One of the original operating premises was that the show would air live at 2 p.m., with updates or fixes made during the 2 p.m. live broadcast for replay to the 3 p.m. affiliates. In addition, the capability to pre-record shows on a segment-by-segment basis and edit the individual segments into a complete show, ready for broadcast, was required.
Because it is a syndicated show, the integration of national commercials and playout of the show to DATG’s uplink provider had to be incorporated into the workflow. To implement these requirements, a space within the former TV-1 control room was re-imagined as a media center.
The media center is built around an EVS system, consisting of three 6-channel XS servers and a single 4-channel XS server. Management of the main record and playout workflow is done at the main EVS workstation, which includes the routing and monitoring tools needed to manage this workflow. This workstation manages the recording of programming and ISOs, as well as playout of commercials and pre-recorded show elements.
A second operating position includes an EVS IP Edit workstation, designed to allow show fixes to be made on the spot. A live 2 p.m. broadcast can be updated as the show moves forward, to be ready for replay at 3 p.m.
An EVS IP Director provides the media management tools. There are also IP-Director-based media monitoring workstations for browsing or reviewing content in the production control room and in the Columbus Avenue facility. The media center is closely integrated with the Columbus Avenue facility, via file-based transfer, as well as baseband video. The file-based-transfer capability is a key ingredient in the show’s workflow.
DATG has worked with All Mobile Video (AMV), which provides national commercials to the show via a Disney-managed media network called Media Monorail.
Commercials are ingested into the ISIS system at the Columbus Avenue edit facility, QC’ed and transferred, as files, to the EVS system for integration into the show. Commercials are played out on two EVS channels, on independent XS servers, to assure a high level of redundancy.
Program playout to AMV via redundant paths is controlled and monitored in the media center. When the show is pre-recorded, playout is accomplished using independent XS channels and fed to AMV via redundant paths.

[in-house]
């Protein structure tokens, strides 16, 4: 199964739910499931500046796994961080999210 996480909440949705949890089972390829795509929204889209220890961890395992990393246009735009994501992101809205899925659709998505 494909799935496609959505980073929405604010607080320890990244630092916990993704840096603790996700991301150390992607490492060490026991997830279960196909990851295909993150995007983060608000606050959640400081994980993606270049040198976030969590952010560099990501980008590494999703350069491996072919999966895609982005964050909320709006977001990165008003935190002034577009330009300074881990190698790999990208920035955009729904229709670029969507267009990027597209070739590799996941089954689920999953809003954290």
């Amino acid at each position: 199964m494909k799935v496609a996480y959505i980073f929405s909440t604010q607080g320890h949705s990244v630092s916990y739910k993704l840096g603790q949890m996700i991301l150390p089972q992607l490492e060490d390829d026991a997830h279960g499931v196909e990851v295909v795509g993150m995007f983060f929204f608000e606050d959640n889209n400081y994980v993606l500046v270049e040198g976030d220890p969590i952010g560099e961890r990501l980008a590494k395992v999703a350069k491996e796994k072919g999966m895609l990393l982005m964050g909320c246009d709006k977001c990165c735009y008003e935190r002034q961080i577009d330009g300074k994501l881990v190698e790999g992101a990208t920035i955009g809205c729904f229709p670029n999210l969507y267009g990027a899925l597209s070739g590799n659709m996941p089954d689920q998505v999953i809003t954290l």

A pre/post-production facility is co-located with the show’s Columbus Avenue production offices. This facility is integrated with the main production facility via network and baseband video via fiber. Its primary use is to produce pre-recorded show elements, which are then transferred as files to the EVS in the media center for playout. Commercial ingest and transfer to EVS for playout is also managed in this space.
The file-transfer-based workflow allows show elements to be transferred at 3X- to 4X-real time from the ISIS to EVS for playout. The Avid edit capabilities include a Symphony suite, four Media Composer suites, two Media Composer workstations and 12 Avid Assist kiosk workstations.
The edit suites run under Interplay and are networked to a 64TB ISIS on-line storage system and an HP 144TB near-line NAS storage system.
Graphics are composed on three graphics workstations running Cinema 4D and Adobe CS Master Suite. The network that links this facility to the production complex also allows file-based transfer of content from the graphics machines to the Chyron and Ross and Abekas servers, which in turn become sources to the on-set displays.
A Pro Tools AudioSuite can provide sweetening for edited pieces and also provides audio clips, via network, to the ENCO audio system in the control room.
“Katie” premiered on Sept. 10, 2012, and as the production staff has “exercised” the facility, the flexibility that was one of the design goals of the project has allowed BO&E to quickly respond to requests for adjustments in routing, monitoring and studio-floor feeds.
As the show has developed, the use of the file-based Avid-EVS interface has increased. Working with Avid and EVS, the workflow has been refined to improve file-transfer speed and clip management.
—David Linick is manager, broadcast engineering for ABC broadcast operations and engineering.